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Integration and the European Migration "Crisis" | 06/16/16
How we treat the millions arriving in Europe will affect all our futures, writes migration expert Jenny Phillimore. "We can genuinely welcome people, accept them as part of our world, support them to have the same opportunities as us, and adapt to our increased diversity, or we can exclude them and await the social and economic consequences."
Ourania S. Yancopoulos' Presentation on Gender Equality at UN Wins Council's Student Research Conference | 05/16/16
Ms. Yancopoulos' presentation was titled "Gender Equality—and the Lack Thereof—in International Politics: An Evaluation of Gender Balance in the Leadership of the United Nations Secretariat." Other presentation topics included robotic warfare, the ethics of civil resistance, and the portrayal of Muslims in the U.S. media.
Us and Them? Bridget Anderson on Migrants and Nation-States | 05/04/16
Bridget Anderson, Stephanie Sy
Underlying people's economic fears about migrants taking their jobs are much deeper anxieties about nationality, culture, and race, says Bridget Anderson, professor of migration and citizenship at Oxford. The nation-state is simply not working for a lot of humanity, and we need to come up with new ways of thinking about political communities.
Gender Identity in Japan | 05/03/16
Sonja Pei-Fen Dale, Devin T. Stewart
Sonja Pei-fen Dale teaches at Tokyo's Hitotsubashi University, where she specializes in LGBT gender issues and identities in Japan. In this fascinating conversation about gender and minorities in Japan today, she discusses the term "X-gender," how LGBT individuals are perceived, the social ideal of the traditional family, and much more.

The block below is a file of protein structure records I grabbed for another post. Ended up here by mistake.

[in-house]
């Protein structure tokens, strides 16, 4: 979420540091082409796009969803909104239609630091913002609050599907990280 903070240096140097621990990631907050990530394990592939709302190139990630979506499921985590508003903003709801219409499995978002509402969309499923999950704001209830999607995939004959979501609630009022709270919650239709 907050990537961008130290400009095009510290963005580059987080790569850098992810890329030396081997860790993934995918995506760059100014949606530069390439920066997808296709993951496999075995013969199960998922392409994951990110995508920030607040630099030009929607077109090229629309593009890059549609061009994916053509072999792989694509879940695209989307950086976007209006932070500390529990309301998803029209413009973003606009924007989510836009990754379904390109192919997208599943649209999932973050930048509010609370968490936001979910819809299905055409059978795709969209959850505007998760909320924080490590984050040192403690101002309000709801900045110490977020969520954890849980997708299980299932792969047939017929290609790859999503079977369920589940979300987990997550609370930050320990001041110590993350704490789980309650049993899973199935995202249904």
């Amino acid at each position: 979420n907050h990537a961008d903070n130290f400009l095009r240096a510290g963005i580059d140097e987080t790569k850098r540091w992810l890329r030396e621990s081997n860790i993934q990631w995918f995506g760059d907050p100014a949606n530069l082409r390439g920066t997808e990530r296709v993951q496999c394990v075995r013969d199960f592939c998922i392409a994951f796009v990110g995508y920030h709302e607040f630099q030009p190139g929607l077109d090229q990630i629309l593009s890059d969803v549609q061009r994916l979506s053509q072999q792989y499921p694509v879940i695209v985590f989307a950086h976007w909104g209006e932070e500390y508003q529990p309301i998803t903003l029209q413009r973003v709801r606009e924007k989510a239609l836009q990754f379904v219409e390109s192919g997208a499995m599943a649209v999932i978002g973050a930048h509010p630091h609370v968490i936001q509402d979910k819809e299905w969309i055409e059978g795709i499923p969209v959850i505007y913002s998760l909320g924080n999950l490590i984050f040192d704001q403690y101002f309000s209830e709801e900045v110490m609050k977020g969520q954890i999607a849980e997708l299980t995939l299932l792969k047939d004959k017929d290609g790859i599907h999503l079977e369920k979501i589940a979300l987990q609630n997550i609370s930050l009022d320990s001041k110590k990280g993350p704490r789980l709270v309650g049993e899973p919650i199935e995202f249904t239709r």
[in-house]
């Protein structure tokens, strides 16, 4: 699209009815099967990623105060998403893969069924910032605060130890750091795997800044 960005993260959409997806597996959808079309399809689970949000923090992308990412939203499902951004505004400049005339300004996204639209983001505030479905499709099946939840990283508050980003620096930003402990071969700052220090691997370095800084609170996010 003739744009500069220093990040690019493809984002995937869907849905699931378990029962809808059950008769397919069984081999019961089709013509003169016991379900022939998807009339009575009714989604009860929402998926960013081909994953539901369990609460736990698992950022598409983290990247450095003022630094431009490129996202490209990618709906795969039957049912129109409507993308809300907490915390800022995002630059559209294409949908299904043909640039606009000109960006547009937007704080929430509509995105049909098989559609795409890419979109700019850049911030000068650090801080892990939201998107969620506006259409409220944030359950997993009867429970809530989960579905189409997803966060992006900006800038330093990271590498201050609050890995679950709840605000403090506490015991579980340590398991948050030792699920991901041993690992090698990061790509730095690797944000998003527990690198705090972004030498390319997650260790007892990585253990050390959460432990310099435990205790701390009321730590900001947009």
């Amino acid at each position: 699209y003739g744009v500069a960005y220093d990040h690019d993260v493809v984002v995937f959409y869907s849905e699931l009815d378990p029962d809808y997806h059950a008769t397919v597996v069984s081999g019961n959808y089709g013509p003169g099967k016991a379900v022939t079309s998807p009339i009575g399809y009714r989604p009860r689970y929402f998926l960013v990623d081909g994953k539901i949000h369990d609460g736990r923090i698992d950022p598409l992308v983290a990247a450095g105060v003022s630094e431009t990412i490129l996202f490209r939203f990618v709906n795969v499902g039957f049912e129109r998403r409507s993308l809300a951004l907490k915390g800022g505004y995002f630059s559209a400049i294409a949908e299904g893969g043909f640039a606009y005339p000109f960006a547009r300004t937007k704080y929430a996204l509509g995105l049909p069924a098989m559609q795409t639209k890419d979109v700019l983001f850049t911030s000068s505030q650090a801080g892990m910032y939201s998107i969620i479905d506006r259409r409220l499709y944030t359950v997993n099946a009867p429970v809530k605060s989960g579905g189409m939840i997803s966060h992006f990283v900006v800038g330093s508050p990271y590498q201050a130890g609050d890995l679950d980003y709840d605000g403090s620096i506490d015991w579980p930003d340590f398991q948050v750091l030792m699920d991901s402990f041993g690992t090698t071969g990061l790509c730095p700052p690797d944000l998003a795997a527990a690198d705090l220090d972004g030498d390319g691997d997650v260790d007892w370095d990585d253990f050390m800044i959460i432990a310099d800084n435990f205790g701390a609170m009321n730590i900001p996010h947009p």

Political and Cultural Challenges to Gender Parity in Japan | 04/28/16
Mari Miura, Devin T. Stewart
In the Global Gender Gap Report, Japan usually ranks around 100 out of 140 countries, says Mari Miura, a specialist on gender in Japan. The main reasons are economic--a huge gender pay gap; political--underrepresentation of women in politics; and cultural--traditional gender and family roles. But younger generations are trying to change these paradigms.
Migrant Deaths Worldwide | 06/08/15
There is no going back to a world in which migration can be prevented. The only solution to the global crisis of migrant deaths is to merge humanitarian efforts to aid and rescue migrants with coordinated, cooperative efforts to open safe, long-term migration channels throughout regions, and even the world.
Teaching About Intractable Conflicts: The Olive Tree Initiative | 05/06/15